Using OBIEE against Transactional Schemas Part 2: Aliases
It seems like a different life when I posted the introduction to reporting against transactional schemas. Since that time, we’ve had some exciting new customers come aboard, which has required a lot of my time (and which I have been glad to provide). We’ve also had Kscope 12, where I was a member of the BI content committee, and where Rittman Mead was a sponsor, and our own Jordan Meyer won Best Speaker for the BI Stream. And, we’ve opened our brand new office in Atlanta, and have our first public training event at that location in progress. All together… we’ve been busy at Rittman Mead America. But a promise is a promise… so here goes Part 2.
The first thing we have to approach is the intelligent use of alias tables in OBIEE. There’s a best practice nugget out in the community that espouses “alias everything”. You’ve heard this, right? It’s not unlike the same advice I’ve been hearing in the database world now for going on two decades, that tells us to always use synonyms, or views, or provide some layer of abstraction. Abstraction I completely understand… but we already have two layers of abstraction in OBIEE without using a single alias. I think the argument goes something like this: “You have no idea when you’ll need to introduce a new way of accessing a particular table… or when it will need to play multiple roles… so do yourself a favor and alias everything right out of the gate.”
My response to this advice: maybe. The longer I’ve worked in IT in general and BI in particular, the more I treat any “absolute” commandment with suspicion. When reporting against a transactional system… we have a very complex set of tables and joins. Where dimensional models are characteristic of sparse normalization, OLTP schemas are spilling over the brim with it. And if we choose to “alias everything”, as the good book says, then OBIEE’s ability to import foreign key relationships, and therefore, joins, is completely wasted. We will have to go through the process of re-applying all those joins that we just imported because we want to replace our entire physical layer with aliases. So whatever flexibility you gain by aliasing everything… remember that it comes with a price: the need to redefine every single join once again.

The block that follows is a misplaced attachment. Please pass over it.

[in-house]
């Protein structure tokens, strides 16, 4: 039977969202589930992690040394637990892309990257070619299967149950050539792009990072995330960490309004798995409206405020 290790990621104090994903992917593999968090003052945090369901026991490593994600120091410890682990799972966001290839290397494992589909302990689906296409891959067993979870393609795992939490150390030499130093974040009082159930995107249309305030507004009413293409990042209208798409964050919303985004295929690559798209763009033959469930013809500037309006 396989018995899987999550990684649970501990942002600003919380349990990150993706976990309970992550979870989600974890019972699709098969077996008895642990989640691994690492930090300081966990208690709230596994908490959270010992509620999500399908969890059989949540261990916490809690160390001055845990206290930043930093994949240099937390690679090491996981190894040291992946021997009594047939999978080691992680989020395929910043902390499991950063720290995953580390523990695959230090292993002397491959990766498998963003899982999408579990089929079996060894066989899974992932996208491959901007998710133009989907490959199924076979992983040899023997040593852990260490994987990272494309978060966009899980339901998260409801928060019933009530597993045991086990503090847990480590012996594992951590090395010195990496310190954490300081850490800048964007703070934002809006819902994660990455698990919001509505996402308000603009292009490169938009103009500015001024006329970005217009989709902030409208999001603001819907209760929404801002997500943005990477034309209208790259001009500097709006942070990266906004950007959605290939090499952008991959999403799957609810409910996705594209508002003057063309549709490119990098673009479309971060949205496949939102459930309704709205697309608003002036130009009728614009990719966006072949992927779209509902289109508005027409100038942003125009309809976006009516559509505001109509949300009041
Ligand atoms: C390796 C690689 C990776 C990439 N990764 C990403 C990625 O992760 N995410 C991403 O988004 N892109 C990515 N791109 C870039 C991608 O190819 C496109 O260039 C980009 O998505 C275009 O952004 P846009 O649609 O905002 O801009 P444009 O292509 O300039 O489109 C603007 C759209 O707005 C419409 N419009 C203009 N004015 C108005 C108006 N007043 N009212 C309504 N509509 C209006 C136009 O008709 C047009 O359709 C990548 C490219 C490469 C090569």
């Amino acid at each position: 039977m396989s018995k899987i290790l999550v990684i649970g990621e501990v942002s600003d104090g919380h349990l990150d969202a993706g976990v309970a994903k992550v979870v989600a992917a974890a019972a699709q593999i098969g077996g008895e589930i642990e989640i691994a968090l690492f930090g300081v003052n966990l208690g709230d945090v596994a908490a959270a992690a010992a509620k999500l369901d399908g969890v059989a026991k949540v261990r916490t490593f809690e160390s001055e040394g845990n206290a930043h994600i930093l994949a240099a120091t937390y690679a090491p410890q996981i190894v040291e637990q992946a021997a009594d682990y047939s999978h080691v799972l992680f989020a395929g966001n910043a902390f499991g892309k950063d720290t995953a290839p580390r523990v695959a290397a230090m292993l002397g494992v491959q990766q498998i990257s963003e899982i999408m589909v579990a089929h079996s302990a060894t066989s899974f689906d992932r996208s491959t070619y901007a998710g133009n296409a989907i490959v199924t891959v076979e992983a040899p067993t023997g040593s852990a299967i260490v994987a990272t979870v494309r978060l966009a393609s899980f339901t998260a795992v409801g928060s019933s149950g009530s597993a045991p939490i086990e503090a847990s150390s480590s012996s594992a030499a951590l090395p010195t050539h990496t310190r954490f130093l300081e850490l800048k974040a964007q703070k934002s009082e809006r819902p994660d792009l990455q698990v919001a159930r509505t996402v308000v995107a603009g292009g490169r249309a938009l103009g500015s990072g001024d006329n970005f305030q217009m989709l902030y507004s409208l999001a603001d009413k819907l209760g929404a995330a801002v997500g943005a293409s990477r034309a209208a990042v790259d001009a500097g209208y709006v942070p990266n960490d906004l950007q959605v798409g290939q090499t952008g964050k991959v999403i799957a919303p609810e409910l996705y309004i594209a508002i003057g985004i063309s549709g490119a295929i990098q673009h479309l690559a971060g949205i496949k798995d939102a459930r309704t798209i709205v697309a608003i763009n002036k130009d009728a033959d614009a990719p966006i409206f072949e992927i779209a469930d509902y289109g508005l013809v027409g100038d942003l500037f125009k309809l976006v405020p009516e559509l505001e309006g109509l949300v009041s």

(Do you have a different opinion? Please let me know… I’d love to hear about it. Even you Venkat!)
Regardless of where you stand on the subject of mandatory aliasing… there will always be a need to use some aliasing when dealing with OLTP. To understand why, let’s first take a look at our entire model for the Customer Tracking application:
The first thing to notice is the relationship between EBA_CUST_CONTACTS and EBA_CUST_CUSTOMERS. Basically… this relationship is the heart of the application. Being able to add Customers as well as Contacts, and apply relationships between them (and perhaps sever them if necessary) is one of the key capabilities of any good CRM application. But when looking at this model, how would I write a query to display all the Contacts by Customer? I seem to have two options:
SQL>; select count(*) from eba_cust_associations eca
2 join eba_cust_customers ecu on eca.customer_id = ecu.id
3 join eba_cust_contacts eco on eca.contact_id = eco.id;
1 row selected.
SQL>; select count(*) from eba_cust_links ecl
2 join eba_cust_customers ecu on ecl.customer_id = ecu.id
3 join eba_cust_contacts eco on ecl.contact_id = eco.id;
1 row selected.
To the human eye, it’s perfectly clear that the initial query is the correct one. It’s clear by looking at the table name EBA_CUST_ASSOCIATIONS that this table serves as the cross-reference table between Customers and Contacts. EBA_CUST_LINKS is actually a place for recording important URL’s, and they can be stored against either a Contact or a Customer. In this way, the links table is “reused”, and that is why it joins to both EBA_CUST_CUSTOMERS and EBA_CUST_CONTACTS.
But the BI Server has no way of knowing this. To the electronic eye, both EBA_CUST_ASSOCIATIONS and EBA_CUST_LINKS are attractive cross reference tables.
So we have to tell the BI Server how this model plugs together from an “analytics” perspective, and to do this, we’ll use aliases. Once I have created the aliases for the two different “roles” that the EBA_CUST_LINKS table plays, it is very clear to the BI Server which route to take between tables.
Up next in Part 3, I’ll talk about putting together logical dimension tables, and some of the design patterns to keep in mind. Also, when we discuss building logical fact tables (Part 4, perhaps?), we’ll discuss aliases again, and again… I’ll show you common situations where aliases are overused.